Tax Policy

Blockchain and The Future of Accounting

The digital age of accounting software is still in its infancy yet the potential of blockchain technology could significantly upend long standing accounting systems. Historically, the job of verifying the accuracy of accounting information has fallen on auditors, taxing authorities, banks and other financial institutions. However, this system has been costly and has a heavy reliance on agents to verify financial information. Blockchain offers the potential to significantly reduce the cost of financial verification while disrupting traditional accounting and finance industries.

A Brief History of Accounting and Money

Modern financial accounting is based on the double entry system which was revolutionized in the renaissance era. This system ensured merchants could trust their own books but did not solve the problem of financial verification for outside parties.

To alleviate this problem, business owners and outside parties relied on agents and intermediaries like auditors, financial institutions, courts and tax authorities. However, this system is costly and does not guarantee the complete accuracy of financial information.

Historically, whenever there is a transfer of money or property there exist a heavy reliance on intermediaries to verify the accuracy of exchanges. For example, when you make an online purchase you are not sending money directly to the seller but are instead informing your bank to send money to the seller’s bank.

In essence, the bank is holding a centralized ledger of accounts and updates them when a transaction occurs.

Blockchain is an alternative to centralized storage of financial information and makes it possible to conduct digital transactions without a third party intermediary.

What is Blockchain?

Blockchain is a decentralized system that allows the sharing of a digital ledger across a network of computers. Instead of one specific entity being in charge of updating the ledger, i.e. a bank, the obligation of ledger verification falls on the blockchain community as a whole.

Blockchain should not be mistaken with Bitcoin; Bitcoin is to blockchain as email is to the internet. Blockchain however is the foundation of Bitcoin and allows for the flow of the digital currency.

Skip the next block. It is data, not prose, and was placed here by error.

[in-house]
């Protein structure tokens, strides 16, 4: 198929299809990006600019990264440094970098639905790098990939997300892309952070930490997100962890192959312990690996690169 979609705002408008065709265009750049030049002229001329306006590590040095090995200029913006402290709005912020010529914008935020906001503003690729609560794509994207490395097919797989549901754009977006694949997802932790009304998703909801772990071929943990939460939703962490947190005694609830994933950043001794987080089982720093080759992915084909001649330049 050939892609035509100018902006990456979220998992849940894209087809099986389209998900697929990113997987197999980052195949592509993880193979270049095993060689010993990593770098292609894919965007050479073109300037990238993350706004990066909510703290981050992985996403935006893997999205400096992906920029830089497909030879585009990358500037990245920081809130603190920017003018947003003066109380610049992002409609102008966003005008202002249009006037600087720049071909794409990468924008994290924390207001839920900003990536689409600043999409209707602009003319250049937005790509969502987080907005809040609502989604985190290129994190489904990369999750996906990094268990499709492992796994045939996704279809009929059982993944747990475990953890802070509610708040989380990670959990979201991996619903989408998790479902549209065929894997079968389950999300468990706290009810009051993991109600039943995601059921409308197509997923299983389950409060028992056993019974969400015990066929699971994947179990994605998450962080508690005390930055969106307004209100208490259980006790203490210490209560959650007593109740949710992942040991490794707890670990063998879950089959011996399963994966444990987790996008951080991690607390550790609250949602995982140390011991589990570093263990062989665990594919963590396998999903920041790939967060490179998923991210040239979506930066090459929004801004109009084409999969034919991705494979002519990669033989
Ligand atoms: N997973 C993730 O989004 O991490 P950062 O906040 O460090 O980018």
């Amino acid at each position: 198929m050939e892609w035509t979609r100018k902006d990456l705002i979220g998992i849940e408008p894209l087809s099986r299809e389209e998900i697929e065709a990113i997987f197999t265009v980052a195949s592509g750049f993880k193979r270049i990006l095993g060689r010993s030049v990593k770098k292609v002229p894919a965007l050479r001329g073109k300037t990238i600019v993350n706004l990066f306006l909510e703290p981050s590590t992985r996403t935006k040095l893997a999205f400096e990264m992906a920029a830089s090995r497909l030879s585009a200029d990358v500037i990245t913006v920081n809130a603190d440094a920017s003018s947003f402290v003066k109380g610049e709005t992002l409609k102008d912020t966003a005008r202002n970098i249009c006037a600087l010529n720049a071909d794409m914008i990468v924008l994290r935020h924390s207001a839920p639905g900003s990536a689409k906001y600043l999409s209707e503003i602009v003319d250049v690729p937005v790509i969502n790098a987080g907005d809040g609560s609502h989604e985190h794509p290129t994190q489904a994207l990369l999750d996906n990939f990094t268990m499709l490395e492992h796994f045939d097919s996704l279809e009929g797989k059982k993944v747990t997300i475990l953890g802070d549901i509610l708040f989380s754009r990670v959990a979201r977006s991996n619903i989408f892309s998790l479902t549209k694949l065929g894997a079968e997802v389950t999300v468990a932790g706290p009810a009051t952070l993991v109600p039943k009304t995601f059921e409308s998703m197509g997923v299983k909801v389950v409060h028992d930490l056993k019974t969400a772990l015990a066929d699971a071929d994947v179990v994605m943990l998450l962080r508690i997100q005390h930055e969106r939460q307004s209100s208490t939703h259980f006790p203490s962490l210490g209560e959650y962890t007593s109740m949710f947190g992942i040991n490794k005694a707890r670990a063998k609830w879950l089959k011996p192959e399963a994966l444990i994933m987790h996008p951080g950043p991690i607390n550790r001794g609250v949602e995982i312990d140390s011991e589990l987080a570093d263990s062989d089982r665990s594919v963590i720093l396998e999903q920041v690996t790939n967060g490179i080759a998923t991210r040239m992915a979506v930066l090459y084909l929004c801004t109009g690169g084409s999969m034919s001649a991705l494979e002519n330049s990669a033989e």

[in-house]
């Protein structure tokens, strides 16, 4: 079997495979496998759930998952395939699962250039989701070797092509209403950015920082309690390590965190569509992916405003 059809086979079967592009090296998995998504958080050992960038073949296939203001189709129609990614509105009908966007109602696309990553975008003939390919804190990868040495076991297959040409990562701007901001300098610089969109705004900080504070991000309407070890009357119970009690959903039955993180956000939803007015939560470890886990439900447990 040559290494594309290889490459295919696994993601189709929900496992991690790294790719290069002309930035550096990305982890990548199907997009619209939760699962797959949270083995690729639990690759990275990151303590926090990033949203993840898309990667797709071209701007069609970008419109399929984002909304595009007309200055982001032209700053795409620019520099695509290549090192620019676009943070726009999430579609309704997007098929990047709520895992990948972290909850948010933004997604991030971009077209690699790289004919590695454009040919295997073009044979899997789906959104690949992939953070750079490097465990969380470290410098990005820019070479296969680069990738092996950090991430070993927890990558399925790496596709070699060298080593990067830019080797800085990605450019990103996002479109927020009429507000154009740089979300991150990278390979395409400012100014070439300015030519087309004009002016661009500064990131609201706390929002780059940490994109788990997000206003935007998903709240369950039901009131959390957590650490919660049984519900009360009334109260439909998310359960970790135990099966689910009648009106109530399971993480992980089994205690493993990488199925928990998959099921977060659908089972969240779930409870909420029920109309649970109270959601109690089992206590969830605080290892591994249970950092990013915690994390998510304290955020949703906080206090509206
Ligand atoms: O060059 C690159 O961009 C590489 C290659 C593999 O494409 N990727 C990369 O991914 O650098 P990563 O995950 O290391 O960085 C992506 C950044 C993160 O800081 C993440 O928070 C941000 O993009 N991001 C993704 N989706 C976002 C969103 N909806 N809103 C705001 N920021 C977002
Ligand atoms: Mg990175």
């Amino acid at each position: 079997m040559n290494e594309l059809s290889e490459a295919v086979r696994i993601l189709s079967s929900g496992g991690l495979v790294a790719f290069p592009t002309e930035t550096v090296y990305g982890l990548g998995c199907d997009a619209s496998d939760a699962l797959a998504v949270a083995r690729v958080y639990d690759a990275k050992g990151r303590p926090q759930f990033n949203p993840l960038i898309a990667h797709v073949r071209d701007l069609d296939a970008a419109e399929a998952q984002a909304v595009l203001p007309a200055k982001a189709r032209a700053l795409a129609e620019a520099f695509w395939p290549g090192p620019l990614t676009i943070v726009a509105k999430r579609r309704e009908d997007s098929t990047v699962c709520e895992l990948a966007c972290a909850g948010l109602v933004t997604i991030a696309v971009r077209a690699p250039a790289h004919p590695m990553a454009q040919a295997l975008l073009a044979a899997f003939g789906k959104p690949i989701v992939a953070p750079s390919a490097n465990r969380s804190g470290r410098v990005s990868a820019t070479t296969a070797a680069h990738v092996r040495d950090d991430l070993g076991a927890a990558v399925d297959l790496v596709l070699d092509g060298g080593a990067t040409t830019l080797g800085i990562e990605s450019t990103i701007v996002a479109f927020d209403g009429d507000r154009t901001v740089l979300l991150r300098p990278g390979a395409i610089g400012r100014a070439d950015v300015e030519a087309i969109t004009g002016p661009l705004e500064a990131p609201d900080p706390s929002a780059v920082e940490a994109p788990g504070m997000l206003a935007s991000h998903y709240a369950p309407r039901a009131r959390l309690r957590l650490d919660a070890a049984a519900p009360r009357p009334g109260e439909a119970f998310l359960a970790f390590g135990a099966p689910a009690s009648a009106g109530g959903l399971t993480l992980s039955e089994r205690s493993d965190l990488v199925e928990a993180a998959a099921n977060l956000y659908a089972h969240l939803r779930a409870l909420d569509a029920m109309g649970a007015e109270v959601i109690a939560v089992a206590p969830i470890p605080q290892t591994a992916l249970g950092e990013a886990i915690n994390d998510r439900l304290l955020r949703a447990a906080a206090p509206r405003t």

Think of it this way, since the digital ledger (whether it be patient records, financial information or digital currency) is shared across the network and must agree to each corresponding copy, it is almost impossible to change or manipulate records in a blockchain.

Blockchain and Accounting

Blockcahin technology could revolutionize the accounting industry. Instead of keeping a ledger based on transaction receipts, companies can write their transactions directly into the joint ledger. Since all transactions are distributed and cryptographically sealed, manipulating, falsifying or destroying them would be practically impossible. 

Using hash strings, financial information is given a digital fingerprint which allows for an immutably time-stamped transaction that can be verified automatically with audit software.

CPA firms like Deloitte are already venturing into blockchain as a way to automatize many auditing functions and thus significantly reduce the time and cost of audit services.

Blockchain ensures every transaction is recorded and verified, and therefore guaranteeing the integrity of financial records. This means the vast majority of auditing services can be eliminated. Large audit jobs with numerous staff members could be cut down to a handful of individuals whose only task is ensuring the financial statements meet regulatory standards.

While impressive, blockchain has the potential to greatly reduce or even eliminate the need for auditing services, both internal and external, to verify the integrity of financial information.

Conclusion

Even though blockchain is far away from mainstream use, it’s potential disruption on the accounting industry cannot be overlooked. Firms who early adopt practices that account for these potential disruptions will be better off in the long run.

Think of blockchain technology that allows for smart contracts in which invoices pay themselves after ensuring receipt of goods and sufficient funds available; all while keeping an immutable ledger of these transactions. Although hard to believe, this is all possible with the power of blockchain.

 

Jeremias Ramos is a CPA working at a nationally recognized full-service accounting, tax, and consulting firm with offices conveniently located throughout the Northeast. Jeremias specializes in tax and business consulting with focus areas in real estate, professional service providers, medical practitioners, and eCommerce businesses.

1 comment on “Blockchain and The Future of Accounting

  1. Pingback: Why Smart Contracts Won’t Replace Contract Law – The Daily CPA

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